Developmental Delay and Intellectual Disability Summary
Mental retardation: Some conceptions and dilemmas.
Uncertainties about causes, expression, and treatment of mental retardation will not yield to simplistic unidimensional models that fail to take into account a vast array of dynamically interacting biological, social, and ecological variables. Issues concerning mental retardation cut across major conceptual dilemmas that have long confronted psychology, biology, and sociology: What is the nature of intelligence? To what extent can the environment influence the outcome? What level of theoretical construction will produce our most useful bases for social policy? The problems are complex: The solutions can be no less. The time has come to develop a new definition of mental retardation, accompanied by reliable methods to assess and classify children’s intellectual and social competence in relation to a valid taxonomy of environments. (PsycINFO Database Record (c) 2016 APA, all rights reserved)
Developmental Delay and Intellectual Disability Summary
Etiology and Epidemiology
According to Vasudevan and Suri (2017), developmental delay(global developmental delay-GID) and intellectual disability are phenotypically and genetically heterogeneous, and as such, a unique diagnosis is not reached in multiple cases. Shapiro and Batshaw (2013) define global developmental delay as the most commonly used diagnosis in young children at risk of developing developmental disabilities and intellectual disabilities characterized by neurodevelopmental milestones in motor, language, and social-adaptive development. On the other hand, Baumeister (1987) indicates that intellectual disability has lately replaced the classic term mental retardation. Intellectual disability relates to a sub average intellectual functioning and impairments in adaptive abilities at the start of the developmental period. Liao et al. (2019) report that ID/GDD has an incidence rate of 1%-3%, affecting approximately 150 million children worldwide, and that language impairment is the most common primary symptom of mild ID/GDD. Additionally, 11.6% of children with ID/GDD are affected by prenatal factors. Zablotsky et al. (2019) indicate that in the US, the prevalence of children with ID/GDD aged 3-17 years has increased between the years 2009-2017.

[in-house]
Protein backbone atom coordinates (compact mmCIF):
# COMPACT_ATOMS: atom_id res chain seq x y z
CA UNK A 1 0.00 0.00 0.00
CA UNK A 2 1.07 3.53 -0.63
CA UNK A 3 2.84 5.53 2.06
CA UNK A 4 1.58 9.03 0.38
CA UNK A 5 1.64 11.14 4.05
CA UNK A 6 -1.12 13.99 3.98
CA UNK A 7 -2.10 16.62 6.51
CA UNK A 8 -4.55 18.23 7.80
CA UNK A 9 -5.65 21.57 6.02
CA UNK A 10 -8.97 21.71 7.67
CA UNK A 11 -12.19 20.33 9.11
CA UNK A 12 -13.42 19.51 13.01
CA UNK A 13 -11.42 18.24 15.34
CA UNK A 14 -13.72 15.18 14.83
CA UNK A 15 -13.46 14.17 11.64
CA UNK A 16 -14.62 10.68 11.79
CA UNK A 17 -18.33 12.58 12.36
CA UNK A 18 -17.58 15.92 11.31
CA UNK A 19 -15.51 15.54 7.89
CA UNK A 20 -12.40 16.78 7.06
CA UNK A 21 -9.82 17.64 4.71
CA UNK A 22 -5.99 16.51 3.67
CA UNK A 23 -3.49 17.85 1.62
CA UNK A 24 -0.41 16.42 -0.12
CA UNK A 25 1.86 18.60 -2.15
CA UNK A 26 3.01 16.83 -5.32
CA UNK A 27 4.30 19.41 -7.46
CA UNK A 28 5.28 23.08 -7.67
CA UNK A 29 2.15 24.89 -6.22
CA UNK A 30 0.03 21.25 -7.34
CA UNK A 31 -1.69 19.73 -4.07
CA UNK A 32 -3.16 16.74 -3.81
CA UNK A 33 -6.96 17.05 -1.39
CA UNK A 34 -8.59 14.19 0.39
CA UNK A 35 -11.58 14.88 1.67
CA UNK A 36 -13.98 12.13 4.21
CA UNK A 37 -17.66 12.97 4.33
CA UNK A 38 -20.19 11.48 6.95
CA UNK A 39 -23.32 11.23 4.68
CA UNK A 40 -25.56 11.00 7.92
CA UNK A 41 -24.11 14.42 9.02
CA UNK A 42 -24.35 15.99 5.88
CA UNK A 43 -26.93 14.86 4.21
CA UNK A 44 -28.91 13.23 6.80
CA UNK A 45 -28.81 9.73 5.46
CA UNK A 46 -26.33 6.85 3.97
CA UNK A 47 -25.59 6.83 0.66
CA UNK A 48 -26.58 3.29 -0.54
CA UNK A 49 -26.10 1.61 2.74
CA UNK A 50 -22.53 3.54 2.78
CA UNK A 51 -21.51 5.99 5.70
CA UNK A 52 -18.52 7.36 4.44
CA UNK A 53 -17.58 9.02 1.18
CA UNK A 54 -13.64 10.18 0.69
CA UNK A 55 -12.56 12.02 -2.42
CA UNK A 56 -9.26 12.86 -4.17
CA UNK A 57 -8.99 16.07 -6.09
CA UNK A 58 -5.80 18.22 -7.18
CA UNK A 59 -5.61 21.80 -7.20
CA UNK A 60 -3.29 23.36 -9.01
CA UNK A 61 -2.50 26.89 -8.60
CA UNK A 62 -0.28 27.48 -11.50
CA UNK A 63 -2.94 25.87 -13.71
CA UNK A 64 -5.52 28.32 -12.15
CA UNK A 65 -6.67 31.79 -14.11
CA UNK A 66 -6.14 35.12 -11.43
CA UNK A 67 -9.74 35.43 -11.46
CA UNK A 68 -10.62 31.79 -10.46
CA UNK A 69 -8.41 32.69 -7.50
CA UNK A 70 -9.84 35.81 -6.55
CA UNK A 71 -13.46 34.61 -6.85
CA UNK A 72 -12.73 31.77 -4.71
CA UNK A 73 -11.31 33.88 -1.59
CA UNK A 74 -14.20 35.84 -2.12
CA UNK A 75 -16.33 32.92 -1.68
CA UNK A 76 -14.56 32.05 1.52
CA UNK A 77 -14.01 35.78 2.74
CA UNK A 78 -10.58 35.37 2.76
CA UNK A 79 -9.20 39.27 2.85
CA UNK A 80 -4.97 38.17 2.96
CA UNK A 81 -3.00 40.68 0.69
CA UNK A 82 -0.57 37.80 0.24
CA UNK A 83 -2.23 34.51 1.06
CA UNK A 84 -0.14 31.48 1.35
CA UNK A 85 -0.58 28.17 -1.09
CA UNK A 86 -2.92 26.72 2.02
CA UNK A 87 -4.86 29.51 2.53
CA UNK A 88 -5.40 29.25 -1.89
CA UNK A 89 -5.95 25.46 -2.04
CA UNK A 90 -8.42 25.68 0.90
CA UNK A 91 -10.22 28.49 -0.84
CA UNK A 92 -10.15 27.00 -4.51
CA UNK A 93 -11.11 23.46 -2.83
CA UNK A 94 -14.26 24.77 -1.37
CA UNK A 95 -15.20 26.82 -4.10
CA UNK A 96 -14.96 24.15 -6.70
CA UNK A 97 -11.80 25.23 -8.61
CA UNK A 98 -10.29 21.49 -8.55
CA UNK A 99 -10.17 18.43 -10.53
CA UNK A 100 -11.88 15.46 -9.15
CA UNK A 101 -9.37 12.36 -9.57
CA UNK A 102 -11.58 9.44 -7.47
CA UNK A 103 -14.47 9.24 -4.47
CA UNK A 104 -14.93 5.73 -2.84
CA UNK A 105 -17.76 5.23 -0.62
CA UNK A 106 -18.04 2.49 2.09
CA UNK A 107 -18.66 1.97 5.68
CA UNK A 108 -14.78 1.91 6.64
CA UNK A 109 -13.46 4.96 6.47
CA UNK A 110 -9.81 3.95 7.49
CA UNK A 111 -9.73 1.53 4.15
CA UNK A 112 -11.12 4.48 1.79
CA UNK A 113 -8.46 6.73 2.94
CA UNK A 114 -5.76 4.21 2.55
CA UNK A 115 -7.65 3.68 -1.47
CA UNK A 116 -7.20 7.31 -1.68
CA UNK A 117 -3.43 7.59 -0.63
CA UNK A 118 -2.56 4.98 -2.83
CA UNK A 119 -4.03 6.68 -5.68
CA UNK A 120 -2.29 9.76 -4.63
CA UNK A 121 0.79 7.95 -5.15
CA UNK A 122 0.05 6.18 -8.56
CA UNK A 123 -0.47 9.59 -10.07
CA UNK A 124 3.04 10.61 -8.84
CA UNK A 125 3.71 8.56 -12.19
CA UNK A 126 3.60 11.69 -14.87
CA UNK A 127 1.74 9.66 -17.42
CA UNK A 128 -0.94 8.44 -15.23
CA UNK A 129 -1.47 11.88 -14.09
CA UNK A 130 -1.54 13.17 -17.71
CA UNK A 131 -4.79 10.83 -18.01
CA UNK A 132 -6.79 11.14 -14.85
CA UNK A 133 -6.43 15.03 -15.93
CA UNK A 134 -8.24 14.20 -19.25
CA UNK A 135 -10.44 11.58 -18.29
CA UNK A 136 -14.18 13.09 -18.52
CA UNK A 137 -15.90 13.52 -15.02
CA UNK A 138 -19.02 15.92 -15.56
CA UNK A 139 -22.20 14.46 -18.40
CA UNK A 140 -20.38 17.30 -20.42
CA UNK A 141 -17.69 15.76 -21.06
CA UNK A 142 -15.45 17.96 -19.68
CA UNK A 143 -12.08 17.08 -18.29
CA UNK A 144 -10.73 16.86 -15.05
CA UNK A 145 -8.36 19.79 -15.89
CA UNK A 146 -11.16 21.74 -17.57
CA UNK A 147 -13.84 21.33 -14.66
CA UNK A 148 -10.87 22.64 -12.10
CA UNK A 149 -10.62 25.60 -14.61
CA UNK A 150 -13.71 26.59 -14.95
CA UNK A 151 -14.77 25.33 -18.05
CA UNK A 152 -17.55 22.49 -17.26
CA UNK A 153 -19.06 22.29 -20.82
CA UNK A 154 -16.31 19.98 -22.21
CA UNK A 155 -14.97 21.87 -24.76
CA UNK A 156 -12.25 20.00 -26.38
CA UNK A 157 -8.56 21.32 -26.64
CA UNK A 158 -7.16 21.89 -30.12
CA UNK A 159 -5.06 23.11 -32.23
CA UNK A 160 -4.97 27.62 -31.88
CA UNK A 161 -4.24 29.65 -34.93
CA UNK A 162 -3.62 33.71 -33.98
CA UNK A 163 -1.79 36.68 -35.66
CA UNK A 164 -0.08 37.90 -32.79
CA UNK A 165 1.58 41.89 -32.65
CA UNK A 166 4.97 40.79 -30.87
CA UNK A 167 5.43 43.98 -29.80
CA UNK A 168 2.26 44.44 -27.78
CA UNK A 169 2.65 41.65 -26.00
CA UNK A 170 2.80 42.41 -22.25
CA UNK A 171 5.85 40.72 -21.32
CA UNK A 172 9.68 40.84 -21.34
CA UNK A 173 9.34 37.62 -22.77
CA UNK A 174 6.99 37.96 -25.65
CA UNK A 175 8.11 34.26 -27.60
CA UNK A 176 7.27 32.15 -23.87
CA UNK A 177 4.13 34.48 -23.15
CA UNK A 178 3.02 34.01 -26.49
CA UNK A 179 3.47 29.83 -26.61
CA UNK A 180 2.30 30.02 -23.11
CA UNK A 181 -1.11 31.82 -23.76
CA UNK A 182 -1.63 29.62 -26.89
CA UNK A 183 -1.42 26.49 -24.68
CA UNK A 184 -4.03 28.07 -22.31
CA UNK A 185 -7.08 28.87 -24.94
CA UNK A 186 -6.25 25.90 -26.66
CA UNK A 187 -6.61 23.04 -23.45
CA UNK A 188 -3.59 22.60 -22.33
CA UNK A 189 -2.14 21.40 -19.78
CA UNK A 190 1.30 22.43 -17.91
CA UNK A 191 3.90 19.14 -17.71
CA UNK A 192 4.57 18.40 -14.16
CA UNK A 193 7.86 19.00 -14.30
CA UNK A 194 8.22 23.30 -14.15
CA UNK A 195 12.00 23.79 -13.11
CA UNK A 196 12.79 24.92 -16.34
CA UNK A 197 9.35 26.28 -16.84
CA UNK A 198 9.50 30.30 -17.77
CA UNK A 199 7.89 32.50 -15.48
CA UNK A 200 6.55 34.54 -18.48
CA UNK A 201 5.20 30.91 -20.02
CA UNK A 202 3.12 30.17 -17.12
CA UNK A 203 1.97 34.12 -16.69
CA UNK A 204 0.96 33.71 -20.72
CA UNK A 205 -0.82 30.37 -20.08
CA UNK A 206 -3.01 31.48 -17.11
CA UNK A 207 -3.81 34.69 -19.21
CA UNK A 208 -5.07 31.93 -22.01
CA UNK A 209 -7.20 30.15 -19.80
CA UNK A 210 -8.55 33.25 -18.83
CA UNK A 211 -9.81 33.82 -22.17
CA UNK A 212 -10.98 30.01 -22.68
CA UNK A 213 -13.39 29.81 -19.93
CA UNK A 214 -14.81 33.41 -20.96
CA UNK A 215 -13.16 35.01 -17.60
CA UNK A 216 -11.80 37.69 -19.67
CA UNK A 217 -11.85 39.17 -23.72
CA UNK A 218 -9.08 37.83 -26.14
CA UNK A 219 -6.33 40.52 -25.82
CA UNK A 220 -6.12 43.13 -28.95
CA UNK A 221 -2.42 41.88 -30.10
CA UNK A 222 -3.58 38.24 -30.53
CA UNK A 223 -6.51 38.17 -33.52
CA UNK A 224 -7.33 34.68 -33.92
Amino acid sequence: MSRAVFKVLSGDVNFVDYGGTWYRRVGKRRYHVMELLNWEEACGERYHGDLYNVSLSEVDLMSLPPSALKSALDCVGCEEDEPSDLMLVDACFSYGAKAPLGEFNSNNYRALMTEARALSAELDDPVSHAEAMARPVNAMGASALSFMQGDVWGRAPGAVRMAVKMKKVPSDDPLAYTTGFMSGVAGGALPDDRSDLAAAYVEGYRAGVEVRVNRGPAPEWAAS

As mentioned earlier, Vasudeven and Suri (2017) indicate that intellectual disability is a heterogeneous group of conditions, and as such, it arises from different causes and has many different expressions. Shapiro and Batshaw (2013) suggest that ID has two overlapping populations: mild intellectual disability, which is associated with racial, social, and familial factors, and ID that has biological or genetic origins. The specific origins of mild ID are identifiable in less than half of the affected individuals, and the most common causes are specific genetic/chromosomal syndromes such as Klinefelter Syndrome, encephalopathy infection, fetal deprivation, and intrauterine exposure to drugs of abuse Shapiro and Batshaw (2013, p. 297). With severe ID, the common causes include Down’s syndrome, Fragile X syndrome, and fetal alcohol spectrum. Additionally, developmental delay and intellectual disability are associated with comorbid conditions such as cerebral palsy, epilepsy, hearing problems, vision problems, ADHD, Anxiety disorder, conduct disorder, PDD, and oppositional defiant disorder.